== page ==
Benfotiamine helped, but did not cure my Peripheral Neuropathy, which was due to knee replacement surgery where the nerves are traumatized. PN was bad after surgery and slowly improved (I took a large vitamin stack). After ~12 months learned about benfotiamine and tried it. A little better. Then I called the company and the founder (a scientist) answered and explained how sometimes large doses were necessary at least to start with, and that toxicity was almost impossible. 1800mg a day helped - to an extent, then leveled off. I now take Drs. Best Benfotiamine 300 1x and alpha lipoic acid 300 + benfotiamine 150 8x. My neurologist approves of these supplements.

BTW, I once used r-lipoic acid to cure my loss of taste (taste only, not smell) from taking an anti-fungal rx (never again). EENT specialist gave me prednisone which helped nothing but gave me road rage and fluid retention. Google led me to ALA and RLA studies. Cured in days. EENT doctor refused to even look at the published research articles. It was a pleasure to tell him "Your services are no longer required."

Posted by Gord235 (Vancouver, British Columbia) on 10/10/2017

Update: I have been able to cut back on the B vitamins (1,6 and 50 complex) although I still take 2 X B12 5000mcg/day. I have increased the ALA (r+alpha lipoic acid) to 800mg/day as it seems to be helping the most.

I also take N-Acetyl-L-Carnite 1500mg/day and Calcium/Magnesium 2X 133/167mg/day.

This protocol has eliminated 90% of the pain and I believe it is the ALA that is helping the most. Best wishes and good luck to all in their search for relief.

Posted by Soazburrolady (Az) on 10/30/2017

Hi Rosy,

It was so interesting to read your information regarding ALA and the connection to depletion of Vitamin B.

About 4 months ago, I quite literally woke up with symptoms of Peripheral Neuropathy - numbness, tingling, weakness in feet, lower legs, hands, and forearms. It was particularly alarming to me as my mother had PN so severe that she needed a walker to ambulate.

After reading the info on Earth Clinic (my first go to! ) and some other sites, I did what I always do - which is use the "shotgun approach". I started on B complex, benfotiamine, niacinamide, sunflower lecithin, passion flower, evening primrose oil, and St John's wort. I also increased my B6, B12, and ....ALA. I have experienced such a lessening of symptoms - many days are symptom free, that I am reluctant to change the regimen. However, I will surely research a bit more on the ALA. I do think the benfotiamine has been really beneficial. I initially took a B1, but after more research, was convinced that benfotiamine is a better choice. Thanks for posting!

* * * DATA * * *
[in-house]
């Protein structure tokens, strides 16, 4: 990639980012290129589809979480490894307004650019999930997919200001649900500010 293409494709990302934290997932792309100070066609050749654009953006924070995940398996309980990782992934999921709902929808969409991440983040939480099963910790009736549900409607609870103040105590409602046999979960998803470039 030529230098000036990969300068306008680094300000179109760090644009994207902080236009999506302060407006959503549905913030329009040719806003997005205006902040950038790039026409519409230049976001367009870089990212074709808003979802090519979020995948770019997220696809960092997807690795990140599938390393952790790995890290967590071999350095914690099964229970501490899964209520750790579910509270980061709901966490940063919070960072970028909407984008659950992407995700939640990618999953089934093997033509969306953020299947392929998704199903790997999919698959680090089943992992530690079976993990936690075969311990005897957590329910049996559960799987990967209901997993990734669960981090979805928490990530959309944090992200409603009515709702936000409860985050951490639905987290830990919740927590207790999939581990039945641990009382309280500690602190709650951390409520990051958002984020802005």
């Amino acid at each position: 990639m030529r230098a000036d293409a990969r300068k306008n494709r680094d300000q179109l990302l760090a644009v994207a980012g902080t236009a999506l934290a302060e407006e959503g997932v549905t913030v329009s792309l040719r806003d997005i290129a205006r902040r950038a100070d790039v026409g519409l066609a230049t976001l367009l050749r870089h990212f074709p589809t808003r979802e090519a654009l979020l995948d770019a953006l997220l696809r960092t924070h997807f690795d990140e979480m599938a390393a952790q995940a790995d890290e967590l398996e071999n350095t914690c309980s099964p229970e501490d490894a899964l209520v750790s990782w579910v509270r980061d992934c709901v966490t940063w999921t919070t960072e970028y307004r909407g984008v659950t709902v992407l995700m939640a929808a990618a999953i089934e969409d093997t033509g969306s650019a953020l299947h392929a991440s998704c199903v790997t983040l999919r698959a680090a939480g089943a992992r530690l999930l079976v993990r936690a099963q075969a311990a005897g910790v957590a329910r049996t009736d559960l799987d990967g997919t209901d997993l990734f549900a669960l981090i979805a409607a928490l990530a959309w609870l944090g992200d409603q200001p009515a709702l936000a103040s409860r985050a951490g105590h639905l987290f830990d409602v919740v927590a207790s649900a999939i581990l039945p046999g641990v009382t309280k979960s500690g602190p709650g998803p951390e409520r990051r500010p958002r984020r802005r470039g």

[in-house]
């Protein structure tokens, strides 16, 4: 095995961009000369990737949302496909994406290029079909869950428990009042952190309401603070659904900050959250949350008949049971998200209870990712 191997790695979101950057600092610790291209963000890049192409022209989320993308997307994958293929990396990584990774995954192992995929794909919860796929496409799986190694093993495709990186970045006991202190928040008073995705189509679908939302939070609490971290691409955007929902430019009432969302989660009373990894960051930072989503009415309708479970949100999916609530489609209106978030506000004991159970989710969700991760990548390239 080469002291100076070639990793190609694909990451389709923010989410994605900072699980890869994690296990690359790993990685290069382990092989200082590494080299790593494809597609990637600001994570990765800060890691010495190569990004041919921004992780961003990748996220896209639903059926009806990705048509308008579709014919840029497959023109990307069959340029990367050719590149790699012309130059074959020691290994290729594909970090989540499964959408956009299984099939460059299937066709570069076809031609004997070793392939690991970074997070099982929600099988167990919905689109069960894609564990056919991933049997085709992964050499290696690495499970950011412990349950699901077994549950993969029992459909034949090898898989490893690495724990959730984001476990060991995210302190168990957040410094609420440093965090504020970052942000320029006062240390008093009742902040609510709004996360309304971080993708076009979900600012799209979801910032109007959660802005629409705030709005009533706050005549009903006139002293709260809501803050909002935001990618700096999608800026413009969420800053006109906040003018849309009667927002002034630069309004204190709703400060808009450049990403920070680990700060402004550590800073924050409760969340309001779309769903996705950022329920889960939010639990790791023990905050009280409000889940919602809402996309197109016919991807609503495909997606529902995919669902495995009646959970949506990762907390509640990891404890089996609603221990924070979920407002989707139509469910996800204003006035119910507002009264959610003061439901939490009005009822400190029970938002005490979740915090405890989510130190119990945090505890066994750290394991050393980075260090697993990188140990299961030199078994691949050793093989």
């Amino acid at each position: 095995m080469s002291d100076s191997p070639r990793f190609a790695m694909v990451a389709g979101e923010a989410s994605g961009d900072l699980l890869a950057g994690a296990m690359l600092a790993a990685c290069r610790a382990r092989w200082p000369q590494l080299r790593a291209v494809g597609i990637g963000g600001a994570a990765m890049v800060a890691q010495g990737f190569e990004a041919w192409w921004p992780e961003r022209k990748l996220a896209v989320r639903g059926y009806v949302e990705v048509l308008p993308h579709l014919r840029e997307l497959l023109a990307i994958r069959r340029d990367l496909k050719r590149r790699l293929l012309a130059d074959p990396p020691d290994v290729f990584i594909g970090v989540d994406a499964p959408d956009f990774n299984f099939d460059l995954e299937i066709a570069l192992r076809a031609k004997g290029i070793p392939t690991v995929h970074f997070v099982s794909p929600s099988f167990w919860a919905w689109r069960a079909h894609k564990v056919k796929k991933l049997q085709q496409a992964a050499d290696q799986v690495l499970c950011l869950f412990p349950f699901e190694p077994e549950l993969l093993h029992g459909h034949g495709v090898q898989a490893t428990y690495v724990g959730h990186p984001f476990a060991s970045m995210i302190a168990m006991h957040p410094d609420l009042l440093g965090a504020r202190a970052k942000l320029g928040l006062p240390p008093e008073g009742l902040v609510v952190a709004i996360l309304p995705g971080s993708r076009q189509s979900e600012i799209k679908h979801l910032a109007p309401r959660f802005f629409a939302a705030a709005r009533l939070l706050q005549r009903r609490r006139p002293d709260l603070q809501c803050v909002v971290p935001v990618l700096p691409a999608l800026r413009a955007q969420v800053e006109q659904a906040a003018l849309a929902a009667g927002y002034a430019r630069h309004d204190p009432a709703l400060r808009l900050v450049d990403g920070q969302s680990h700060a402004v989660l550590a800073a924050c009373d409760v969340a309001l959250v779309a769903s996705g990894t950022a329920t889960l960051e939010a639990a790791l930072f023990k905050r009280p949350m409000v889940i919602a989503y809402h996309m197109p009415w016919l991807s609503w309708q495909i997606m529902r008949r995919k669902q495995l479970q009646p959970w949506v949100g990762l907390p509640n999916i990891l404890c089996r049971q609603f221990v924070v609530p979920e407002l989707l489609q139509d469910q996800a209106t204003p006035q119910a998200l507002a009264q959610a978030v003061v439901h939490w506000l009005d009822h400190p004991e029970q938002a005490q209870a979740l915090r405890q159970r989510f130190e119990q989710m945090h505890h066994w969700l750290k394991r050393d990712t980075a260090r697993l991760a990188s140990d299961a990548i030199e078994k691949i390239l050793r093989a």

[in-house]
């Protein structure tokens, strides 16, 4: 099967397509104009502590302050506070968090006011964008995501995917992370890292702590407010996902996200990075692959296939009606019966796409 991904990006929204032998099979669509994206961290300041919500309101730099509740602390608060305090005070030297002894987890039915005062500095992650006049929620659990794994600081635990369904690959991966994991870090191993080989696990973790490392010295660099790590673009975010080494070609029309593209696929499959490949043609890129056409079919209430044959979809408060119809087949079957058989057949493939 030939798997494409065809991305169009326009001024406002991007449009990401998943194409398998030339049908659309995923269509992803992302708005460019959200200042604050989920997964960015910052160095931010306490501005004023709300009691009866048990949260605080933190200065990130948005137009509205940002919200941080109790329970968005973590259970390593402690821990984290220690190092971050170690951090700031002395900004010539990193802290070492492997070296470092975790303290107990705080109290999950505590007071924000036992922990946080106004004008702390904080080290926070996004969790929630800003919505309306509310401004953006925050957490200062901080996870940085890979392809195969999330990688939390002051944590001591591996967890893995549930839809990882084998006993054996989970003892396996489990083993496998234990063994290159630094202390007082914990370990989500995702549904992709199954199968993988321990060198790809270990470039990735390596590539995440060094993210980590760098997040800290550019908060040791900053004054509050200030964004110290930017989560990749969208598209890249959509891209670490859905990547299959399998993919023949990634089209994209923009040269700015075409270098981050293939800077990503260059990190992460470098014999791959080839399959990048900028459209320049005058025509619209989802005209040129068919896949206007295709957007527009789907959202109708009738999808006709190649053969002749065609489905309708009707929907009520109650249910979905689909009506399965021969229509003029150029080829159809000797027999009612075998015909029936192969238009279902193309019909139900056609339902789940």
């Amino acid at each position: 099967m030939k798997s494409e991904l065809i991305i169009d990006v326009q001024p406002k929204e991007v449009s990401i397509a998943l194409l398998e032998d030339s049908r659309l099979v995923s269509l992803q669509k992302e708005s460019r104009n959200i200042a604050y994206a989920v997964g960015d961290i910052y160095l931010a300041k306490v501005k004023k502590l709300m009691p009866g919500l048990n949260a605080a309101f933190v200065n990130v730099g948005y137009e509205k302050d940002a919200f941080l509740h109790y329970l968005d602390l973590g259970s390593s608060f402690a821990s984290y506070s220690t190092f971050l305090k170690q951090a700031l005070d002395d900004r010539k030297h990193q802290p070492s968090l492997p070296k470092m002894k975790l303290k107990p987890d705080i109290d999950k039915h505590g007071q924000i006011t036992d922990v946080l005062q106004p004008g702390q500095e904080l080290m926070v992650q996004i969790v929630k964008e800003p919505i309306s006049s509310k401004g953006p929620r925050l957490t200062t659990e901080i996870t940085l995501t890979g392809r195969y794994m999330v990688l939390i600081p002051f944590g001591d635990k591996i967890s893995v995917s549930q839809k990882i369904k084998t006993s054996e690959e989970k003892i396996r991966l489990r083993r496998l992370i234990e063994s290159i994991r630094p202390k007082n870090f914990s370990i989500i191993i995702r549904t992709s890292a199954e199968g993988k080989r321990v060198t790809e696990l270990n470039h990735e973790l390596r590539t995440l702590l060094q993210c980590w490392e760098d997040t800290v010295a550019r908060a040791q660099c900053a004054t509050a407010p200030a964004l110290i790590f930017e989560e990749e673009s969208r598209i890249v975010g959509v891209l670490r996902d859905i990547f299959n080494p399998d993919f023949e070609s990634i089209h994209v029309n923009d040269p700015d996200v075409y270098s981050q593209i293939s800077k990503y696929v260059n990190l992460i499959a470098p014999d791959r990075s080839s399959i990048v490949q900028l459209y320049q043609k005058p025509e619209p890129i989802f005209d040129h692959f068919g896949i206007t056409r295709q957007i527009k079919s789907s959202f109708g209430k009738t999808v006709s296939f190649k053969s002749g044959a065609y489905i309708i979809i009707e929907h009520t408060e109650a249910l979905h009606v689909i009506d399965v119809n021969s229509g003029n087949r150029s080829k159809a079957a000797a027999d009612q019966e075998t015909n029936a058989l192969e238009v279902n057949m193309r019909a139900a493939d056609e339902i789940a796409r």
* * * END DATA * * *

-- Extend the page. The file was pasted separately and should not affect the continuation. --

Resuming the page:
Dietary Changes
Posted by Lynn Greene (Penticton, BC, CAN) on 12/20/2022

What happens when I eat no wheat or wheat related grains, no sugar and no milk.

Changed my diet because of pain in feet, with a constant battle against Shingles. Taking antivirals too much. No sugar, no wheat products (and of course no gluten) and no milk. Buttermilk and cream, butter, homemade ghee are fine. Results: In one month my husband and I lost our huge bellies. Still some pain in feet, but way less. Increase in energy, less body pain, Shingles seem to be gone. We still have buttermilk and 0 sugar ice cream, buckwheat and other non-wheat related foods.

The Wheatbelly cookbook is very helpful. I can't wait to see what happens next in our changes. My husband's allergies and Parkinson are improving, too.

Milk is high in lactose (just plain sugar). No itchy skin, either.

Physical Therapy Exercise
Posted by Gord235 (Vancouver, British Columbia) on 12/18/2017

I have been using a simple exercise I learned on Youtube to give myself temporary relief from foot pain caused by Peripheral Neuropathy. Simply pump the front of the foot up and down 30 times and repeat this exercise three times a day or as required. This forces the circulation to increase in your leg and foot and will give quick relief from pain. It also works while pumping the heel up and down although pumping the the toes and front part of the foot is more effective.

Alpha-Lipoic Acid